[mythtv-users] Steaming HDTV Performance.

Blair Preston bpreston at collabras.com
Thu Dec 21 05:52:30 UTC 2006

By definition, a full 1080i HD signal will absorb 19.2 Mbps of ethernet  
bandwidth (actual results may vary ;). Most consumer grade Network Cards and

Switch hardware will forward  approximately 60% of bandwidth if there is 
minimal node contention creating collisions.  Depending upon the nature of 
other traffic on your network, you should easily get two frontends to
operate ( I do ) on a 100 Mbps ethernet backbone. 

If you have or plan to have network based gaming, security monitoring,
network cameras or home automation on the net as well, you may find yourself
stressed (I do in some situations) and want to go to a 1000 Mbps backbone or
a more creative segmented or vlan'd network design (which was my solution).

Brad DerManouelian <myth at dermanouelian.com> wrote: 
>On Dec 20, 2006, at 9:02 PM, Brad Fuller wrote:
>> Brad DerManouelian wrote:
>>> On Dec 20, 2006, at 6:50 PM, BRIAN LANG wrote:
>>>> I'm considering building a MythTV system.  I'm a software engineer,
>>>> so I don't think I'd have any technical problems that I couldn't
>>>> figure out.  I'm weighing the pros and cons of HD Tivo, WIndows
>>>> Vista Media Center, and MythTV.  If I do build a MythTV system I'd
>>>> likely have a backend in the basement and two font ends.  Both TVs
>>>> would be HD (at least eventually).  My concern is the bandwidth.
>>>> Am I really going to be able to stream HDTV shows at a reasonable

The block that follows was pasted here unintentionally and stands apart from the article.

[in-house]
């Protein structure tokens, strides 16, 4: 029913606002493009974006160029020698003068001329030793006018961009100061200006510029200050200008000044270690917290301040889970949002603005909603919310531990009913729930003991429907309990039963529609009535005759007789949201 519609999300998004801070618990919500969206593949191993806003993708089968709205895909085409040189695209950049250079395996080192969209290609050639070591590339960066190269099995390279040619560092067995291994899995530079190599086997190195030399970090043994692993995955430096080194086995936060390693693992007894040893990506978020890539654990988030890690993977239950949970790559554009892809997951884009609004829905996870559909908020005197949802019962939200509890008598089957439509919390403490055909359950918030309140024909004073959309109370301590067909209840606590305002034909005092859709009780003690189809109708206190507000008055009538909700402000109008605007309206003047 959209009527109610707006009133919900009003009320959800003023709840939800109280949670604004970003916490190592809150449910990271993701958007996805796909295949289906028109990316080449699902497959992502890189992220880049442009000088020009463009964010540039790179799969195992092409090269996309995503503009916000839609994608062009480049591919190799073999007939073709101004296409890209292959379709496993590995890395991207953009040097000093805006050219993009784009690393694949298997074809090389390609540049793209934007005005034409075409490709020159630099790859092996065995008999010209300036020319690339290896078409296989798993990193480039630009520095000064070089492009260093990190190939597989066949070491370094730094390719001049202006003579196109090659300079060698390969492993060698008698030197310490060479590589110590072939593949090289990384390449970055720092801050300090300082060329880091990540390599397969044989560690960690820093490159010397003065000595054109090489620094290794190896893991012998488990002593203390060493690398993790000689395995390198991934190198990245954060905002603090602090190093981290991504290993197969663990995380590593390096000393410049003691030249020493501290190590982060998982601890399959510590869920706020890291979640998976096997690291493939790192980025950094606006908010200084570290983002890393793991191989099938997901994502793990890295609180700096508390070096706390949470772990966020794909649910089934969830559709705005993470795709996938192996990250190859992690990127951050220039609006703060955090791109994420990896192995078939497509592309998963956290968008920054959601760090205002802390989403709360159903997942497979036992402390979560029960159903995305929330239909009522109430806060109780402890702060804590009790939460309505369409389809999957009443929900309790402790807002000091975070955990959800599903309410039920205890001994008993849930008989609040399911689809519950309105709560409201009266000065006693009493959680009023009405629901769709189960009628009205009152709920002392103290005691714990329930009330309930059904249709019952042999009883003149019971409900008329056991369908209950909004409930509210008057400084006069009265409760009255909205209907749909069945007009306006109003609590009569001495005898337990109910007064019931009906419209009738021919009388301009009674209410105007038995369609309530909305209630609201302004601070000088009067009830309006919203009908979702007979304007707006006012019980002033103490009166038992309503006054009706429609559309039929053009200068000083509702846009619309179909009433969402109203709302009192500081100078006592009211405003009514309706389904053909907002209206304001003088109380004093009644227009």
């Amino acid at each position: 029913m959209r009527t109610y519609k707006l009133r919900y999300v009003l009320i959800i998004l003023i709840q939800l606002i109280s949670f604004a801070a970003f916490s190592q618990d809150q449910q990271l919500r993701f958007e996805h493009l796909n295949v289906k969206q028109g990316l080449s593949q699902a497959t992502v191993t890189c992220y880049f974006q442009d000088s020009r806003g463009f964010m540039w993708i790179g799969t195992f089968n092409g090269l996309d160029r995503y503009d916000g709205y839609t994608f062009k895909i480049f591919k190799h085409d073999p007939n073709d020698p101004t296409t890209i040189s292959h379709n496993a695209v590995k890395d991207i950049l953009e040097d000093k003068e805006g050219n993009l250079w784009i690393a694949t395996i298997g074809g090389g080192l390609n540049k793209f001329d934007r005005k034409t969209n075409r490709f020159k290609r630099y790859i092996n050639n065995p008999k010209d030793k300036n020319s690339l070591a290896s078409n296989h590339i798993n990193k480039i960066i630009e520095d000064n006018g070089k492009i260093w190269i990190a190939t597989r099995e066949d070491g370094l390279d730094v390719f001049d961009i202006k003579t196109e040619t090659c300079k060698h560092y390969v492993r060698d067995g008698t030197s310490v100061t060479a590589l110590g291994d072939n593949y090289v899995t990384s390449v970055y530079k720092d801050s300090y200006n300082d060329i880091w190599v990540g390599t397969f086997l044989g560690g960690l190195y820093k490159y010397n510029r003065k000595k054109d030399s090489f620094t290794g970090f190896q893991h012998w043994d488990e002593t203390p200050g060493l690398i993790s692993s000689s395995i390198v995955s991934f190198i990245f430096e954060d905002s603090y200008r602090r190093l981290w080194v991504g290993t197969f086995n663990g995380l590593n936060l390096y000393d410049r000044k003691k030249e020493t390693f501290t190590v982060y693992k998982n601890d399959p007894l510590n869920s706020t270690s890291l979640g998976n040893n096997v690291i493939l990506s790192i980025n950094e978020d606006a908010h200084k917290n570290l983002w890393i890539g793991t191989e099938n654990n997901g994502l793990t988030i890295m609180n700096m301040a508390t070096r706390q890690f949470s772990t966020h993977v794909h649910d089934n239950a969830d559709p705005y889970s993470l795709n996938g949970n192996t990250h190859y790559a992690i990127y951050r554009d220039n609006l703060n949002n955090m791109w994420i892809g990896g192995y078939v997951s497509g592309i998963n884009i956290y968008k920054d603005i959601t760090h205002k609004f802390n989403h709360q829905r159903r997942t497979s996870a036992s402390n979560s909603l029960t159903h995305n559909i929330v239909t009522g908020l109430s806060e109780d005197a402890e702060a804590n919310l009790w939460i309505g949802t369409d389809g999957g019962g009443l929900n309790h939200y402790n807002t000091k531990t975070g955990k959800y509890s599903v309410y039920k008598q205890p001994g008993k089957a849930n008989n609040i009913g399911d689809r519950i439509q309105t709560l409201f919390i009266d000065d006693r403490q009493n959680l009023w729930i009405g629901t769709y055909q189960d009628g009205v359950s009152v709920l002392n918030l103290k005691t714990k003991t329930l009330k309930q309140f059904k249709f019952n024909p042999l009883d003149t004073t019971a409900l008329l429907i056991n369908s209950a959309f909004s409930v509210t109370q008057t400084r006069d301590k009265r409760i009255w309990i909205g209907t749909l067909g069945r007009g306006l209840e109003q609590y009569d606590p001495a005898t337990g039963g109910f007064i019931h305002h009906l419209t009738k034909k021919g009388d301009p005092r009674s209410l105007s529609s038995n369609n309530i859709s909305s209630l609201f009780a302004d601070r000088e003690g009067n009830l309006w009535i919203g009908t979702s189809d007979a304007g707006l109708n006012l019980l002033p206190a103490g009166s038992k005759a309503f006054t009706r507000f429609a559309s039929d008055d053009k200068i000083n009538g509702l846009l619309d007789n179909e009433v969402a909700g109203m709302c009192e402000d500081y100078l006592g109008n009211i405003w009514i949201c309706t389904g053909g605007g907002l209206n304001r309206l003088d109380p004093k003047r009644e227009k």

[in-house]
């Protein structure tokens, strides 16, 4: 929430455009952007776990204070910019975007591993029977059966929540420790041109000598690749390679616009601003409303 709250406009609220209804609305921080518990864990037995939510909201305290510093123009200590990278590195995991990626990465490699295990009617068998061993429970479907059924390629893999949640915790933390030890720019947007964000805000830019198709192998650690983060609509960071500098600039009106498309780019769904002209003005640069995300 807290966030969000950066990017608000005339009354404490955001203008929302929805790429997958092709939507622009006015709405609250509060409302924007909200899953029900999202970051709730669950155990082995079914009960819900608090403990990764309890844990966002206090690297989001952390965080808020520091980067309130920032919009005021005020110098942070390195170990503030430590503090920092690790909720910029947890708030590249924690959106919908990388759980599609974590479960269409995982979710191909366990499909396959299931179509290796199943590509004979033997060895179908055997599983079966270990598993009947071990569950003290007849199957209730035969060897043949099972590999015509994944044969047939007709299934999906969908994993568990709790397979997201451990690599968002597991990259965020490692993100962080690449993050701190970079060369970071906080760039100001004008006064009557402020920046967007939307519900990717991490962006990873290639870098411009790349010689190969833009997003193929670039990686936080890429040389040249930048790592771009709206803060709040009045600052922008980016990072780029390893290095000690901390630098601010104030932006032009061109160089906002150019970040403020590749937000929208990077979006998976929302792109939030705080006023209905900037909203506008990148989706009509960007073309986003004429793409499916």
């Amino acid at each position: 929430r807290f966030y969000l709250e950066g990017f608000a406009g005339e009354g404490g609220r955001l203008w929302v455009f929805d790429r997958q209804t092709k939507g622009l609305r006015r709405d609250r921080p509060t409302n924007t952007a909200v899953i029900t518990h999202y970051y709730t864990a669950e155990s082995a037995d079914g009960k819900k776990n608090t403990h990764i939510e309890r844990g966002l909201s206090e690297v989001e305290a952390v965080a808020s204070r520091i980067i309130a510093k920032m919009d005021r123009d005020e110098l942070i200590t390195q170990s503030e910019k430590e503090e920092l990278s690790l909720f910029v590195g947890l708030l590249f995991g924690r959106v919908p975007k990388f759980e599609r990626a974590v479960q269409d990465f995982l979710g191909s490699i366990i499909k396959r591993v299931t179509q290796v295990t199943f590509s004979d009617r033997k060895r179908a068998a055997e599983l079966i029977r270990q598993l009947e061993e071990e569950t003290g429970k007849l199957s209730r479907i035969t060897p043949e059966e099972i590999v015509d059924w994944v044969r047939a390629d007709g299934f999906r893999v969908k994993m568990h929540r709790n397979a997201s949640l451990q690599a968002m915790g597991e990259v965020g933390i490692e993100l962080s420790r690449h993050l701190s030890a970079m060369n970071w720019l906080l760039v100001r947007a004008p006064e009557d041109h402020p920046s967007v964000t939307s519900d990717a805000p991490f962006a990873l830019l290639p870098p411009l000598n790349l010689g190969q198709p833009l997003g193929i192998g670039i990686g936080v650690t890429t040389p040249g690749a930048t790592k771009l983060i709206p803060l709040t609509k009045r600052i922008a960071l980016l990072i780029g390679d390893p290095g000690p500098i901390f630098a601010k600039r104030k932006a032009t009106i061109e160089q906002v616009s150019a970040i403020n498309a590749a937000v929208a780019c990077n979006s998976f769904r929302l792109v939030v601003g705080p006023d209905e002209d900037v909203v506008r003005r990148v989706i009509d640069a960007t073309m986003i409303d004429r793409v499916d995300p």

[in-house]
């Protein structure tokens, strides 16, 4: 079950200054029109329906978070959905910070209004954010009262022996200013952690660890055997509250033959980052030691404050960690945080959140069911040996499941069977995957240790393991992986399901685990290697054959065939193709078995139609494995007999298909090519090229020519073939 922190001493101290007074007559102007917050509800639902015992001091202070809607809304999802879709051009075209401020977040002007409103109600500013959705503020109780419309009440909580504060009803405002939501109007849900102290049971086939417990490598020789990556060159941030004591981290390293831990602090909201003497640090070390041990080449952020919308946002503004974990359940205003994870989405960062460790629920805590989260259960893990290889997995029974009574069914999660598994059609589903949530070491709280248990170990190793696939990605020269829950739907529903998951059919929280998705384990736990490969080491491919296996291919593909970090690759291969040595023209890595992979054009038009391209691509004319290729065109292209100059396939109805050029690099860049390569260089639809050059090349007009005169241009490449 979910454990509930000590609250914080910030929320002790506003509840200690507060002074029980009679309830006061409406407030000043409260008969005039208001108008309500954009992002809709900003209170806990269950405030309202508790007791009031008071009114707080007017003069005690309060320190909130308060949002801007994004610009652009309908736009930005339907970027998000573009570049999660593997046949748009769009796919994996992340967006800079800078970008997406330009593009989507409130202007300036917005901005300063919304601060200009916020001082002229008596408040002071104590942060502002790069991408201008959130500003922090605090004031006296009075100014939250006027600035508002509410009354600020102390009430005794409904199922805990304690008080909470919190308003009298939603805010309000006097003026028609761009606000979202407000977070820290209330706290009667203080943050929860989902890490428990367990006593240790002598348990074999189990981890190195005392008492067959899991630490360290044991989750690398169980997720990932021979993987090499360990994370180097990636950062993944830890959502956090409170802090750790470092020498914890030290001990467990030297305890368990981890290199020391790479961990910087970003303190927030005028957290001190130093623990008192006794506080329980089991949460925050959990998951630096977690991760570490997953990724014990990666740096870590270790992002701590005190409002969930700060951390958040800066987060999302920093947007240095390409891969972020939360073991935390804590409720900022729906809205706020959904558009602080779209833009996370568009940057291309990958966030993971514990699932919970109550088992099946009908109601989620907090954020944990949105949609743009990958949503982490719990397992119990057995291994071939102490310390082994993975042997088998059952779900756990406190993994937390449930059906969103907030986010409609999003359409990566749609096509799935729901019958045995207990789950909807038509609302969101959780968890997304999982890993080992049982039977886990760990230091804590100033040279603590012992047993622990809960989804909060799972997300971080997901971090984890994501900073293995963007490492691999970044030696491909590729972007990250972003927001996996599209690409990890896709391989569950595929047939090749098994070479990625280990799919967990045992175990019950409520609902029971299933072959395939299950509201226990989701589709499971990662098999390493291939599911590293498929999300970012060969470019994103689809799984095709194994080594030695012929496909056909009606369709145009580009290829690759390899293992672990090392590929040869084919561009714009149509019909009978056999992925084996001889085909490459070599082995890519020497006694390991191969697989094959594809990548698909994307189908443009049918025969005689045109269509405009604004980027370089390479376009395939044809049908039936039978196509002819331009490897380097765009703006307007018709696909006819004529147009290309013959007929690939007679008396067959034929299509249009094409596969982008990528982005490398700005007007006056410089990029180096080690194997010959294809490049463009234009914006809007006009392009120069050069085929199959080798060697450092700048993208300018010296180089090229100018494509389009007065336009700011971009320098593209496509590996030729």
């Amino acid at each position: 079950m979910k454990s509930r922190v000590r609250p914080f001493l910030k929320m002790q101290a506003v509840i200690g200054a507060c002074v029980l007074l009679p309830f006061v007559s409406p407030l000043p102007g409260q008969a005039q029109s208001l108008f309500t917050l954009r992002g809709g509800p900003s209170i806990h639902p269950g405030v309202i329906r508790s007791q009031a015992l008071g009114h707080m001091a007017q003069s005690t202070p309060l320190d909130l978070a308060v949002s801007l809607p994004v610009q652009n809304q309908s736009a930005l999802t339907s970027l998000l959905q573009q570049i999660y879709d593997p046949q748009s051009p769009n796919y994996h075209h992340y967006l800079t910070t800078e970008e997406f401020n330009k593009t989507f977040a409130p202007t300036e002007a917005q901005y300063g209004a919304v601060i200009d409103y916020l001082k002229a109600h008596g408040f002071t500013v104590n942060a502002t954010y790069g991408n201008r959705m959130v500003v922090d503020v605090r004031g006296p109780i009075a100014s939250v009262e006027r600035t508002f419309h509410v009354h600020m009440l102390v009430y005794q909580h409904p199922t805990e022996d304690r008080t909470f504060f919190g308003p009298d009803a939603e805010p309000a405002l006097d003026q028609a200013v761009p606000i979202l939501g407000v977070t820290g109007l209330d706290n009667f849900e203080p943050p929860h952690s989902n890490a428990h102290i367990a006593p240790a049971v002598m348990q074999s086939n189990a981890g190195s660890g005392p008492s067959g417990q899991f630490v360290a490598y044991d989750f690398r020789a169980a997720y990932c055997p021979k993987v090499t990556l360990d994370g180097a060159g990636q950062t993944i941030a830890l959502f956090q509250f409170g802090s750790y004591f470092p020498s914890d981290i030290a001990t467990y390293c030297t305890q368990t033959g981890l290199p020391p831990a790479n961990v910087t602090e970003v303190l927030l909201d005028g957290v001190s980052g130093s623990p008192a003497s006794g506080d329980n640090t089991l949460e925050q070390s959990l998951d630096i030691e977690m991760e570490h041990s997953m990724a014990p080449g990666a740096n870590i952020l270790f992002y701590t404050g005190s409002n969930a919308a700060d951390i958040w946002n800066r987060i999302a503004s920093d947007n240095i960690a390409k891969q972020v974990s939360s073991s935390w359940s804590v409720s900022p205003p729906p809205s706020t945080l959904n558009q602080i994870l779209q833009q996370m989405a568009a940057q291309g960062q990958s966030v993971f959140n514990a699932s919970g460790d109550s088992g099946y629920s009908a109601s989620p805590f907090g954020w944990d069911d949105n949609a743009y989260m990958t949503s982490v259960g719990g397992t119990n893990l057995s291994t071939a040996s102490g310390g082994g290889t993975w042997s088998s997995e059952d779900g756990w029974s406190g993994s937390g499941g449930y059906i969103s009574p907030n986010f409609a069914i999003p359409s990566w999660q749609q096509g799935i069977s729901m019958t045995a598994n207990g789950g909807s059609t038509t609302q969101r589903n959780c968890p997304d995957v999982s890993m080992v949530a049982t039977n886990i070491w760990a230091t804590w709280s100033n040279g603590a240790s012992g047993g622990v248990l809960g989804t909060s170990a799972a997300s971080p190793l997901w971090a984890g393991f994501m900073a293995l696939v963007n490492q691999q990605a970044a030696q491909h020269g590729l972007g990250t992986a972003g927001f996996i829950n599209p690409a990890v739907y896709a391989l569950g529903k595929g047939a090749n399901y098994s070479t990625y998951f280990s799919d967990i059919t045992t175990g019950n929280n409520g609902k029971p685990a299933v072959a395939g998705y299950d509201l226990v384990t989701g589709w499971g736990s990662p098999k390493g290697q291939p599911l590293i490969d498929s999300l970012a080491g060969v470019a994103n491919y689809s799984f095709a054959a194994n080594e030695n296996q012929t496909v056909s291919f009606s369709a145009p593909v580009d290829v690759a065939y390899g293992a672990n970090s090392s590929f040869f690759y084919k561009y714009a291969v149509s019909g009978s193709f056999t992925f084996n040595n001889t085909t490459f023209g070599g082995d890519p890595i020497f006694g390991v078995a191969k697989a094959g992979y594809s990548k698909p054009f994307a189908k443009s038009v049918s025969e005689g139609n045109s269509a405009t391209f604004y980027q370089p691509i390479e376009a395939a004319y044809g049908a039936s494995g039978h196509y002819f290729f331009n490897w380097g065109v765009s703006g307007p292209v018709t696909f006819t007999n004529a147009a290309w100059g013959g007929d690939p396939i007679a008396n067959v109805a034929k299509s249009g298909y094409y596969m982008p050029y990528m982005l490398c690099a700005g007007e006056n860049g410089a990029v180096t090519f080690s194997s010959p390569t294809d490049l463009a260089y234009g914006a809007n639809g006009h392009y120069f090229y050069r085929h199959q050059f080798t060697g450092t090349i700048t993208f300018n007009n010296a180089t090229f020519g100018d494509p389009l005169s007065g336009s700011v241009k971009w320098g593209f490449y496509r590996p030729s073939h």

>>>> rate?  What kind of performance can I expect? All 3 computers would
>>>> be fairly decent machine and have gigabit ethernet.  Thanks!
>>> Lots of people use the HDHomeRun to capture 2 HDTV streams over
>>> 100Base-T, so it is at least able to do that. If you're going to be
>>> streaming more than a couple at a time, you should definitely
>>> consider gigabit (You should consider it anyway since the hardware is
>>> reasonably priced now.)
>> The capturing of ATSC is not really a cpu intensive operation using  
>> PCI
>> cards (like the pcHDTV3000.) There's no encoding going on. Playing  
>> 2 HD
>> streams is more intensive, but since you are going to have a  
>> backend and
>> 2 frontends, you won't have much problems considering the use of
>> moderately new CPUs and especially if you use Nvidia video cards and
>> work out the XvMC kinks in your specific setup.
>He's asking specifically about network bandwidth. The HDHomeRun sends  
>two simultaneous HD streams over 100BaseT.
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